A later writer in 1894 was Harry Speight. In "Nidderdale and the garden of the Nidd" he describes his approach from the north and says . . . . ."we soon descend upon the ample river again at Hampsthwaite. The scene here is very picturesque, though the old church looks dangerously near the river, the water at this point (which has now a wide and ordinarily shallow spread) having made evident recent encroachments. A protective wall, preventing a destructive side-wash, has been built, and this in conjunction with increased drainage and cultivation, reducing the power of floods, has doubtless saved the church from the fate that befell the old river-side church at Ripley . . . . .the Roman road from Aldborough to Ripley . . . . .crossed the river at this point. The paved ford has no doubt been long buried by the flood-gravel of 15 centuries. At Hampsthwaite, within view of the river and the ford, there was no doubt at that time a guard and post-house (taberna diversora) where passports were examined and where the public couriers might change horses, or despatch messengers in cases requiring special urgency."

No mention of the bridge by Mr Speight!

A local antiquarian writing in 1904 commented "Fred Barker (mason) of Hampsthwaite told me recently that the bridge at one time only had a very low parapet about 9" high (in one stone) and that his father had once seen a pig leap over this into the river when they were attempting to drive it across. Soon after this the existing parapet was built (by Barker)".

. . . . . the bridge withstanding the flood-waters of 1968 . . . . .

Link to http://archive.hampsthwaite.org.uk/history/images/Hampsthwaite%20Flood%202nd%20July%201968/images/1000/BridgeFlood1000a.jpg
http://archive.hampsthwaite.org.uk/history/images/Hampsthwaite%20Flood%202nd%20July%201968/images/1000/BridgeFlood1000b.jpg - click for full size image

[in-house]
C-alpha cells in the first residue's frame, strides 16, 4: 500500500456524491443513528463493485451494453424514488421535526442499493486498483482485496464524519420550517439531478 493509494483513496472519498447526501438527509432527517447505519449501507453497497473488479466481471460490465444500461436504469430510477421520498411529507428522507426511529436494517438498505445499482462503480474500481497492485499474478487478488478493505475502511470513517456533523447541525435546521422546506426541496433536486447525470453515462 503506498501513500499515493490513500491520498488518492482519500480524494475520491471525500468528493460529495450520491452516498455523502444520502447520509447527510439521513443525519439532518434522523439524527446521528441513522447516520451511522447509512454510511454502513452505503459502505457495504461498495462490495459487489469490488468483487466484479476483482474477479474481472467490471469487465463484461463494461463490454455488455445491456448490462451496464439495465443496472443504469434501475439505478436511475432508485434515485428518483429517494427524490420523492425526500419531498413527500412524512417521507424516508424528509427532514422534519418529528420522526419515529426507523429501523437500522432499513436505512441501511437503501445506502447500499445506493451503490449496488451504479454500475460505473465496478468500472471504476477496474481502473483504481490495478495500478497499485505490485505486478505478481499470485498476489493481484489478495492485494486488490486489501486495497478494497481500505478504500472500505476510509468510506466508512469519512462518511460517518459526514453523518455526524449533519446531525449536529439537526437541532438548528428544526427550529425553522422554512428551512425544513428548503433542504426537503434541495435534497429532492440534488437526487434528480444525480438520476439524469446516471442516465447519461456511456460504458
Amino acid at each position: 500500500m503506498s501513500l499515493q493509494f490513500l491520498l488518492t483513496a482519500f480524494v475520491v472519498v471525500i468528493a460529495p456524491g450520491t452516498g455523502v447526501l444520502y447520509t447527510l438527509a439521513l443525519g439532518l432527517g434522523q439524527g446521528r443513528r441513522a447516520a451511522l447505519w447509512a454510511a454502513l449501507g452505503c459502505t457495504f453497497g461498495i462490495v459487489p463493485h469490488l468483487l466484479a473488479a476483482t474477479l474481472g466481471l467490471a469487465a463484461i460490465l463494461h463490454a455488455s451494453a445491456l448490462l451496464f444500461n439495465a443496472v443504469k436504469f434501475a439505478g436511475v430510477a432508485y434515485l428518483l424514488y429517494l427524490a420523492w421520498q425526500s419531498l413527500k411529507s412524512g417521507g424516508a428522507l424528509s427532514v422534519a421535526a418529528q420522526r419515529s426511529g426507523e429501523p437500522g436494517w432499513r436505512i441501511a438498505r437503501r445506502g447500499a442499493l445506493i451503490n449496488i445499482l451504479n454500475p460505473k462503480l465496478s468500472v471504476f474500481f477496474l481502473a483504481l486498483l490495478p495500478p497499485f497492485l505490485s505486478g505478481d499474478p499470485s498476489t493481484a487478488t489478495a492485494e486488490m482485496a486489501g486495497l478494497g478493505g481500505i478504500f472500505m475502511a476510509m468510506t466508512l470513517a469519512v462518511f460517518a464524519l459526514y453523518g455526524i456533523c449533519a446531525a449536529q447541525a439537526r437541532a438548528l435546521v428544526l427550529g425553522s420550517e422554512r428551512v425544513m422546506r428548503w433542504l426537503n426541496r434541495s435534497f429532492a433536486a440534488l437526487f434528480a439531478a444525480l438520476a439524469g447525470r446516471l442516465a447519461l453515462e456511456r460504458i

http://archive.hampsthwaite.org.uk/history/images/Hampsthwaite%20Flood%202nd%20July%201968/images/1000/NiddFlood1000.jpg - click for full size image
http://archive.hampsthwaite.org.uk/history/images/Hampsthwaite%20Flood%202nd%20July%201968/images/1000/GreenFlood1000.jpg - click for full size image

For more photos depicting the flood of 2nd July 1968 click here.

Hampsthwaite Bridge is now closed to heavy vehicles!
Hampsthwaite Bridge is now closed to heavy vehicles!
Hampsthwaite Bridge

In its Conservation Area document published 2009 Harrogate Borough Council says "Hampsthwaite Bridge offers an imposing entrance to the village from the north, offering spectacular views across the River Nidd and up the side of this scenic valley. The bridge itself is of stone and has three segmental arches . . . . .in coarsed squared gritstone . . . . .

Initially constructed in 1598 and rebuilt in 1640 with nineteenth century alterations to the parapet. The triangular cutwaters are chamfered at the top and closely set corbals support the overhanging parapet. The southern arch has been widened on the west side to allow a change in the road alignment."

Link to http://archive.hampsthwaite.org.uk/history/images/1000/Bridge1000b.jpg